line decor
line decor
INT Workshop INT-18-70W
Multi-Hadron Systems from Lattice QCD
February 5 - 9, 2018

Reported by R. Briceño, M. Hansen, S. Sharpe, D. Wilson
  Date posted March 6, 2018

Recent years have seen dramatic progress in the determination of multi-hadron observables using lattice QCD (LQCD). Examples include the determination of scattering amplitudes involving multiple two-particle channels (e.g. the scalar-isocalar sector involving two pion and kaon-antikaon channels), and the first study of a nuclear fusion reaction. As the field moves towards more complicated observables it is essential to advance numerical and formal LQCD techniques and to collaborate with experts in effective field theories, dispersive and amplitude analysis, Dyson-Schwinger equations and other few-body methods.

With the aim of reviewing the status of multi-hadron LQCD and strengthening the ties to related subfields, this international workshop brought together 45 physicists, working at institutions in over 10 countries, and including 24 faculty members, 17 postdoctoral fellows and 4 graduate students. The group consisted of 26 lattice practitioners and 19 experts in related non-lattice subfields, with the latter group largely very knowledgeable about the possibilities and aims in multi-hadron LQCD.

Highlights of the conference included:
A structured distinction between more introductory or overview talks, both on theoretical issues and experimental motivation, and more technical, detailed presentations in specific topics.

A program organized into clearly divided sub-themes including two-particle systems in LQCD, dispersive approach to three-body physics, progress of three-body physics in LQCD, multi-baryon systems in LQCD, alternative methods for multi-baryon systems, and electroweak calculations of multi-hadron systems.

A session dedicated to 5-slide talks each designed to highlight a specific result or theoretical idea.

A total of 9 moderated discussion sessions, each about one hour long, led by a moderator who stimulated discussion often with the aim of establishing future goals and bridging the gap between various sub-fields.

A diversity lunch, lead by Raúl Briceño, in which everyone was encouraged to participate and share experiences concerning diversity in physics as it arises in the various countries represented at the workshop.

One of the main benefits of the workshop was the overlap between physicists working within and outside of LQCD. For example there was extensive discussion between those using unitarity and analyticity to constrain three-particle amplitudes and those focusing on methods to extract these amplitudes from finite-volume energies. Other productive discussions concerned the most relevant experimental observables that one should aim to calculate in LQCD, the nature of systematic uncertainties in lattice calculations and techniques for reducing these, and the connection between EFT methods and lattice calculations. Finally there was a productive, albeit technical discussion of the current theoretical approaches for dealing with three-body systems in LQCD.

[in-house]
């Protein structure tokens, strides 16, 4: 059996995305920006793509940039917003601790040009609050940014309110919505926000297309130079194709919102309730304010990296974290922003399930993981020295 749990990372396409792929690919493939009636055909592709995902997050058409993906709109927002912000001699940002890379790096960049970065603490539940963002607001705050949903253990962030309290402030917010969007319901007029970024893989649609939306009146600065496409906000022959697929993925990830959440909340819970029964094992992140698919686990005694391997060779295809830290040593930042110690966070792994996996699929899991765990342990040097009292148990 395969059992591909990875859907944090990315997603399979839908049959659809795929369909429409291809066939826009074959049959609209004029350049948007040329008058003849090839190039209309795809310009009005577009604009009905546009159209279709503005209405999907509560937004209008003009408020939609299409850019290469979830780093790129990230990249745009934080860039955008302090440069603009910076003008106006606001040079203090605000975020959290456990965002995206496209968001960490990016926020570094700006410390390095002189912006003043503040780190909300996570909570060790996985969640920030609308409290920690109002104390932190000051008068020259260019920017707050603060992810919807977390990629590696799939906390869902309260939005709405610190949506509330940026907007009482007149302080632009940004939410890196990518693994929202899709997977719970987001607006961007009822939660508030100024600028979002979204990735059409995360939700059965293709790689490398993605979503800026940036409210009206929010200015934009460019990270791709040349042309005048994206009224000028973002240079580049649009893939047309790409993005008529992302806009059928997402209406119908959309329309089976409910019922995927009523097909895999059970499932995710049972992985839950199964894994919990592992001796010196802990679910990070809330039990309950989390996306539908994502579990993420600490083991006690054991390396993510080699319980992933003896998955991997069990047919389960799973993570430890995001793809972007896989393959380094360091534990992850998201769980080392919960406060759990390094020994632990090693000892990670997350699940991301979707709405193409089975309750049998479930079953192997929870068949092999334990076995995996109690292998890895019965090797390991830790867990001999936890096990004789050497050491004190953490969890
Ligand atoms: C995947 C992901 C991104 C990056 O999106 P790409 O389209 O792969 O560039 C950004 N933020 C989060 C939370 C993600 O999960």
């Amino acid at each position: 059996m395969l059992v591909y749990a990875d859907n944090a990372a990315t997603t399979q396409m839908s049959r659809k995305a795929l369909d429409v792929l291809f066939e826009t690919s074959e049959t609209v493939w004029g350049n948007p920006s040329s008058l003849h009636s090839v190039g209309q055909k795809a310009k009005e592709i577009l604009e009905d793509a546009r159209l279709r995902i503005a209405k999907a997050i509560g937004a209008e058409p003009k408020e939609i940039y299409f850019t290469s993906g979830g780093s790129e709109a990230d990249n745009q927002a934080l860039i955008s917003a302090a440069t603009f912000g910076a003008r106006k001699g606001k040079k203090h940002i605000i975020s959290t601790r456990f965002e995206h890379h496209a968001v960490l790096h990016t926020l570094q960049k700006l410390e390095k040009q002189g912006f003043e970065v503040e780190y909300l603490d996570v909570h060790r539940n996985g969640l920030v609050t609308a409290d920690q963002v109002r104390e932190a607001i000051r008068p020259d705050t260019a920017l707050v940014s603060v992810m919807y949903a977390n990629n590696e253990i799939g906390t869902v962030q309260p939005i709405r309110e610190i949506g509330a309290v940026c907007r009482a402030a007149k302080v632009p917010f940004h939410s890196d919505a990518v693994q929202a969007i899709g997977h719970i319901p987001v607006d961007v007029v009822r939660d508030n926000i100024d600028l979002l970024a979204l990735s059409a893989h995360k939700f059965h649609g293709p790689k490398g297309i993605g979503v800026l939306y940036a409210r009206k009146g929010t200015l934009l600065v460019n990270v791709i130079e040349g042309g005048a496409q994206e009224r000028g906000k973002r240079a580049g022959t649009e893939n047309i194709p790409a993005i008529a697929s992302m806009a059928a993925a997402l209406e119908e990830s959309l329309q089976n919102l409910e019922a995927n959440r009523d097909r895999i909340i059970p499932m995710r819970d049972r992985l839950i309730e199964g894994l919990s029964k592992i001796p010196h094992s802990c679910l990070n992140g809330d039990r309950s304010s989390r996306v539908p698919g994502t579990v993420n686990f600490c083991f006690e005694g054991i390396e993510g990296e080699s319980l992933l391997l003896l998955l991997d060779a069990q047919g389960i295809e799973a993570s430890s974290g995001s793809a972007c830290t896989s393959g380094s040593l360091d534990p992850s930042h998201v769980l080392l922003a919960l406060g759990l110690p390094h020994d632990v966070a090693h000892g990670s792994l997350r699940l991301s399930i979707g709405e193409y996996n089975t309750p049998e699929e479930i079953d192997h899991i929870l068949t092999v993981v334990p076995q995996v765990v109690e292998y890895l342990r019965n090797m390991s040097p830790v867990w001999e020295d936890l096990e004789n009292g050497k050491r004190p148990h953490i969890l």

Some of the main results presented at the workshop included:

  • The status and derivation of the two-particle finite-volume formalism used to extract scattering, transition and decay amplitudes from LQCD.
  • A review of numerical results for two-body systems including a discussion of future prospects and the role of systematic uncertainties.
  • The status of three-body methods both within and outside LQCD, including a serious attempt to compare the existing finite-volume formalisms in the three-particle sector.
  • A collection of numerical LQCD results for two-baryon systems including results for
    • meson-baryon scattering and the Delta(1232) and Lambda(1405) resonances
    • baryon-baryon scattering at the SU(3)-flavor-symmetric point
    • light nuclear matrix elements
    • the H dibaryon
    • NN scattering at heavy pion masses
  • Updates in progress for electroweak multi-hadron physics including K -> pi pi, neutral kaon mixing, the time-like pion form factor, the B -> K^* transition amplitude and resonance form factors.